To monitor drug resistance in Plasmodium vivax, a multidrug resistance 1 (Pvmdr1) gene and a putative transporter protein (Pvcrt-o) gene were used as molecular markers for chloroquine resistance. The biomarkers, the dihydrofolate reductase (Pvdhfr) gene and the dihydropteroate synthetase (Pvdhps) gene, were also used for the detection of resistance to sulphadoxine-pyrimethamine (SP); this drug is often accidentally used to treat P. vivax infections. Clinical blood samples (n = 120) were collected from patients who had been to one of eight malaria-endemic countries and diagnosed with P. vivax infection.
Plasmodium lactate dehydrogenase (pLDH) is a major target in diagnosing the erythrocytic stage of malaria parasites because it is highly expressed during blood-stage parasites and is distinguished from human LDH. Rapid diagnostic tests (RDTs) for malaria use pLDH as a target antigen; however, genetic variations in pLDH within the natural population threaten the efficacy of pLDH-based RDTs.
Plasmodium vivax infection, the predominant cause of malaria in Asia and Latin America, affects ~14 million individuals annually, with considerable adverse effects on wellbeing and socioeconomic development. A clinical hallmark of Plasmodium infection, the paroxysm, is driven by pyrogenic cytokines produced during the immune response. Here, we review studies on the role of specific immune cell types, cognate innate immune receptors, and inflammatory cytokines on parasite control and disease symptoms.
Malaria parasites form intracellular membranes that separate the parasite from the internal space of erythrocytes, and membrane proteins from the parasites are exported to the host via the membrane. In our previous study, Plasmodium vivax early transcribed membrane protein (PvETRAMP) 11.2, an intracellular membrane protein that is highly expressed in blood-stage parasites, was characterized as a highly immunogenic protein in P. vivax malaria patients. However, the other PvETRAMP family proteins have not yet been investigated. In this study, PvETRAMPs were expressed and evaluated to determine their immunological profiles.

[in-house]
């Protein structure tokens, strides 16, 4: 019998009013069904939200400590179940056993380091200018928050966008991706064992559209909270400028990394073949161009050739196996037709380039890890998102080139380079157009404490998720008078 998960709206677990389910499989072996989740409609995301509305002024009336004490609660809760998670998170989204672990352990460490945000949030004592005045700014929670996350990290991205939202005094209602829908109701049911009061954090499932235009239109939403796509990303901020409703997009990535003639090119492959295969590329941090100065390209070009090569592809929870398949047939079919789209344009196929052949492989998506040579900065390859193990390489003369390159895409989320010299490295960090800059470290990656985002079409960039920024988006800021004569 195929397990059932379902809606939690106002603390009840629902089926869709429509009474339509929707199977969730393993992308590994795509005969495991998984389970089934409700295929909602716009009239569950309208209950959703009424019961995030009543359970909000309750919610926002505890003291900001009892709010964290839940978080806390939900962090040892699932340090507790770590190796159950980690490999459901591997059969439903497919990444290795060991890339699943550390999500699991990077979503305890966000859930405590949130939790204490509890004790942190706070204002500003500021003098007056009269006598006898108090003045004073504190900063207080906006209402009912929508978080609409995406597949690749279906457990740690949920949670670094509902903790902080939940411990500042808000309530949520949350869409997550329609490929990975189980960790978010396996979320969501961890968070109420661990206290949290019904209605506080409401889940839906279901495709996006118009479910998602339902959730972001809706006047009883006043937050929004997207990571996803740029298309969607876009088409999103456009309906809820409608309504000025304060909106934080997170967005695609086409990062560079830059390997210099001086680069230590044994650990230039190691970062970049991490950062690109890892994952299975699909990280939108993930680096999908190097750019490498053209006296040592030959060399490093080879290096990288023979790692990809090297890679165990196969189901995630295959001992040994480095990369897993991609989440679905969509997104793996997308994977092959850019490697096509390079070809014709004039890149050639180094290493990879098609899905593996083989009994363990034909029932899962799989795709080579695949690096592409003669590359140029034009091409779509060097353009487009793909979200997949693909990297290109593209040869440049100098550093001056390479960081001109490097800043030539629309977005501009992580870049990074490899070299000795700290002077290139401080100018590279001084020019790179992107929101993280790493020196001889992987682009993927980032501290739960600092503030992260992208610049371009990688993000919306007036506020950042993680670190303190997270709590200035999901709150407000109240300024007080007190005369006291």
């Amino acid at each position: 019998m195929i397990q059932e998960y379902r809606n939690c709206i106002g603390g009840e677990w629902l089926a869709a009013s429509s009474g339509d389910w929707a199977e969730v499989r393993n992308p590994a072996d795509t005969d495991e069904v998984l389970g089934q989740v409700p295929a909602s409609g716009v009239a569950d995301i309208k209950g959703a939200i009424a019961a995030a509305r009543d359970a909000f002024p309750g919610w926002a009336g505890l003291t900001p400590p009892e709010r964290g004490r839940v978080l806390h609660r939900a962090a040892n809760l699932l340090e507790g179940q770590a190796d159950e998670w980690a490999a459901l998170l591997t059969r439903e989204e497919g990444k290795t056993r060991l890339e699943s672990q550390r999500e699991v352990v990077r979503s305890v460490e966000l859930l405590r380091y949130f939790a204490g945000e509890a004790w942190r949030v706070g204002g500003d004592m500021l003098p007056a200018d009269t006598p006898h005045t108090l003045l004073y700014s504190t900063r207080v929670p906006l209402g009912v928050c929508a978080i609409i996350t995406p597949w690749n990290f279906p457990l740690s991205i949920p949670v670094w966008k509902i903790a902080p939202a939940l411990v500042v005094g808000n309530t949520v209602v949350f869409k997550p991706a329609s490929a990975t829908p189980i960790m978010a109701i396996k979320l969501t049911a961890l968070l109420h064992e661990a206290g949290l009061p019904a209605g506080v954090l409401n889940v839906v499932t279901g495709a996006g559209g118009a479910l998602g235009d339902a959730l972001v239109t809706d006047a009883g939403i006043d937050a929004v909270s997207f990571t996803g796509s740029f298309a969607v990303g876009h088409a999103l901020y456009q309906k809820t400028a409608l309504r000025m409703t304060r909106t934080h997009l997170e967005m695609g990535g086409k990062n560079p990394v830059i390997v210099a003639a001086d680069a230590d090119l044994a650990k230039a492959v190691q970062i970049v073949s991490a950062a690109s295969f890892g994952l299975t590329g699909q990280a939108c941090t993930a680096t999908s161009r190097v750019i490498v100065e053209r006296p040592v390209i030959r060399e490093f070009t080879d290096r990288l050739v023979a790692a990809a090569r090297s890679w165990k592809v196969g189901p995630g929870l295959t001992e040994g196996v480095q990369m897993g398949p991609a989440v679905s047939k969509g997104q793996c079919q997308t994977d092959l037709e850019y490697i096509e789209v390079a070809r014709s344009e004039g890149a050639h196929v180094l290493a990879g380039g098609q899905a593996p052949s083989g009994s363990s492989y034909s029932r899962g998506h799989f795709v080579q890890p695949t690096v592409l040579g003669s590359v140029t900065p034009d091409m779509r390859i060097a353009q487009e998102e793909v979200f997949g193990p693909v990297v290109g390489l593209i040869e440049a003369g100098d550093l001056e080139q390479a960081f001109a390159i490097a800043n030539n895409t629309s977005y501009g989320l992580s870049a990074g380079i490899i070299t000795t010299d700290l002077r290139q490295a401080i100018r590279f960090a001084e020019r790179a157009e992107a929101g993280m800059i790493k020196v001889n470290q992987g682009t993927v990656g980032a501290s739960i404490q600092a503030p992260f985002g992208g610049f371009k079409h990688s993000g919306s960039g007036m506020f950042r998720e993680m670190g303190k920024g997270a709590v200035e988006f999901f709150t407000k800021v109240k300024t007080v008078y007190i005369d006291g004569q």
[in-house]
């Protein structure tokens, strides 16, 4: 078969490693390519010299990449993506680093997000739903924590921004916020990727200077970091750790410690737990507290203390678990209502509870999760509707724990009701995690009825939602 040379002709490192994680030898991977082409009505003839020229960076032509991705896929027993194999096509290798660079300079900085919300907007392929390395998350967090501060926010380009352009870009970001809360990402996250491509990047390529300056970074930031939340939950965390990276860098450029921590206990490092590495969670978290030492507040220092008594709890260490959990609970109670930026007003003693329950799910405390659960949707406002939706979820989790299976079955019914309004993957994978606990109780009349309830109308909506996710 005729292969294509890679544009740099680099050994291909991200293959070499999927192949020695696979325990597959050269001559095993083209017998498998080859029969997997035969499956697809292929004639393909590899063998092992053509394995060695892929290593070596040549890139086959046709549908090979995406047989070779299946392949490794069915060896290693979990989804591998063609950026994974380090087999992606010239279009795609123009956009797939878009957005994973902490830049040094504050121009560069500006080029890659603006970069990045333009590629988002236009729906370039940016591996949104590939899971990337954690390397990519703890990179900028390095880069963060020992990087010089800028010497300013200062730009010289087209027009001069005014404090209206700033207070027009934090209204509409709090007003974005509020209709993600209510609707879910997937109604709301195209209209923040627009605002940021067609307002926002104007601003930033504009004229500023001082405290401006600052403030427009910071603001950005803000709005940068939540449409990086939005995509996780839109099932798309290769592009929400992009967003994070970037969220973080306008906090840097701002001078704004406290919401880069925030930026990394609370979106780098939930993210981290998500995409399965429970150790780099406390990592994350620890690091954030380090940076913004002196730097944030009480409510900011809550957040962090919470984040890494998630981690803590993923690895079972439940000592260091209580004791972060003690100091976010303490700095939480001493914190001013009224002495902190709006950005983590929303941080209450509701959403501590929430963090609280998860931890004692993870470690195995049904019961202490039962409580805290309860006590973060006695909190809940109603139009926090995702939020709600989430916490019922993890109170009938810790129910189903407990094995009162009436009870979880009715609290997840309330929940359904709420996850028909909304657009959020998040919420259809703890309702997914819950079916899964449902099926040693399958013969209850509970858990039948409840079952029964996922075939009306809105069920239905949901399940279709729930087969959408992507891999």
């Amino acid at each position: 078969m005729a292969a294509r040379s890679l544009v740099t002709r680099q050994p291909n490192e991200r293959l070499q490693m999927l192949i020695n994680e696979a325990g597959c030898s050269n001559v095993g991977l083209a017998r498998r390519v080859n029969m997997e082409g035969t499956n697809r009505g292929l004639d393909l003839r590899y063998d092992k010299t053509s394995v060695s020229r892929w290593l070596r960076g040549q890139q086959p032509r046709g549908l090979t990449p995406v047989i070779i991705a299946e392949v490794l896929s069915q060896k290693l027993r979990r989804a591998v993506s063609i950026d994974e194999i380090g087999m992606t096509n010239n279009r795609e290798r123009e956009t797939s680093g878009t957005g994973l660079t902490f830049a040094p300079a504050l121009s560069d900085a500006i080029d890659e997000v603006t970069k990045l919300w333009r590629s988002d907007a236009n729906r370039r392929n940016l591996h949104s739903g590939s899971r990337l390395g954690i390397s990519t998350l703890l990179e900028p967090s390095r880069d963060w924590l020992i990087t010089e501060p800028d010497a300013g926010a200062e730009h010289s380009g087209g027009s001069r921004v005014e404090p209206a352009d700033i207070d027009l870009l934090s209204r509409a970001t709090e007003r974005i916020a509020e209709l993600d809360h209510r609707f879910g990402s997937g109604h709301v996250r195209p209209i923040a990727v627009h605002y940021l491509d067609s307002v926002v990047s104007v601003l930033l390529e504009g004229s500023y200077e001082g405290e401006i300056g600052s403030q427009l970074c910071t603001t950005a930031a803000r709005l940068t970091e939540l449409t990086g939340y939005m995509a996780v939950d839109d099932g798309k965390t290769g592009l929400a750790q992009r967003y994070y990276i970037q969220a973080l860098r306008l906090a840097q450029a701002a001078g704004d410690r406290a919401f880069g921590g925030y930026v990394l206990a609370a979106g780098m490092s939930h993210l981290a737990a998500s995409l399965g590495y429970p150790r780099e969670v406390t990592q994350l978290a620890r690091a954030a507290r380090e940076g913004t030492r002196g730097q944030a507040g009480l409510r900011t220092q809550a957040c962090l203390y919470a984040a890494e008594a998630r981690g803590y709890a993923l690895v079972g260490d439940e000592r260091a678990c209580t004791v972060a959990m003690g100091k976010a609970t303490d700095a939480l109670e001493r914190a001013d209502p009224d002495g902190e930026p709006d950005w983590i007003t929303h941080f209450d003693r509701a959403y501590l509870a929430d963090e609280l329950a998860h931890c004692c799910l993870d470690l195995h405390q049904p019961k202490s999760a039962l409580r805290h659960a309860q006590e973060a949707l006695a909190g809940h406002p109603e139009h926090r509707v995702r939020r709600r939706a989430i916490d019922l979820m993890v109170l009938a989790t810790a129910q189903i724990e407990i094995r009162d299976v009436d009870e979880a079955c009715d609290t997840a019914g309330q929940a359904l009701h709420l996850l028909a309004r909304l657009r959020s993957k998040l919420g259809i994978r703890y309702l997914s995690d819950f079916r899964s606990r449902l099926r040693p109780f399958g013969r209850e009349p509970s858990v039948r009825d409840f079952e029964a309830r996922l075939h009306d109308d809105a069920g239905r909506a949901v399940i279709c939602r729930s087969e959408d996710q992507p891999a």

Eukaryotes of the genus Plasmodium cause malaria, a parasitic disease responsible for substantial morbidity and mortality in humans. Yet, the nature and abundance of any viruses carried by these divergent eukaryotic parasites is unknown. We investigated the Plasmodium virome by performing a meta-transcriptomic analysis of blood samples taken from patients suffering from malaria and infected with P. vivax, P. falciparum or P. knowlesi.
Trials to assess the efficacy of the radical cure of Plasmodium vivax malaria with 8-aminoquinolines require that most post-treatment relapses are identified, but there is no consensus on the optimal duration of follow-up in either symptomatic or asymptomatic vivax malaria. The efficacy of a 14-day course of primaquine on the cumulative incidence of recurrent asymptomatic P. vivax infections detected by ultrasensitive quantitative PCR (uPCR) as a primary endpoint was assessed.
Plasmodium vivax is responsible for most of the malaria infections outside Africa and is currently the predominant malaria parasite in countries under elimination programs. P. vivax preferentially enters young red cells called reticulocytes. Advances in understanding the molecular and cellular mechanisms of entry are hampered by the inability to grow large numbers of P. vivax parasites in a long‐term in vitro culture.
A total dose of chloroquine of 25 mg/kg is recommended by the World Health Organization (WHO) to treat malaria by Plasmodium vivax. In several endemic areas, including the Brazilian Amazon basin, anti-malarial drugs are dispensed in small plastic bags at a dosing regimen based on age. This practice can lead to suboptimal dosing of the drug, which can impact treatment outcomes. The aim of the present study was to estimate the extent of sub-dosing of chloroquine in children and adolescents with vivax malaria using an age-based dose regimen, in addition to investigating the influence of age on the plasma concentrations of chloroquine and desethylchloroquine.
Identifying highly immunogenic blood stage antigens which can work as target for naturally acquired antibodies in different eco-epidemiological settings is an important step for designing malaria vaccine. Blood stage proteins of Plasmodium vivax, apical membrane antigen-1 (PvAMA-1) and 19 kDa fragment of merozoite surface protein (PvMSP-119) are such promising vaccine candidate antigens. This study determined the naturally-acquired antibody response to PvAMA-1 and PvMSP-119 antigens in individuals living in three geographically diverse malaria endemic regions of India.
With less than one severe case per year in average, Plasmodium vivax is very rarely associated with severe imported malaria in France. Two cases of P. vivax severe malaria occurred in patients with no evident co-morbidity. Interestingly, both cases did not occur at the primary infection but during relapses.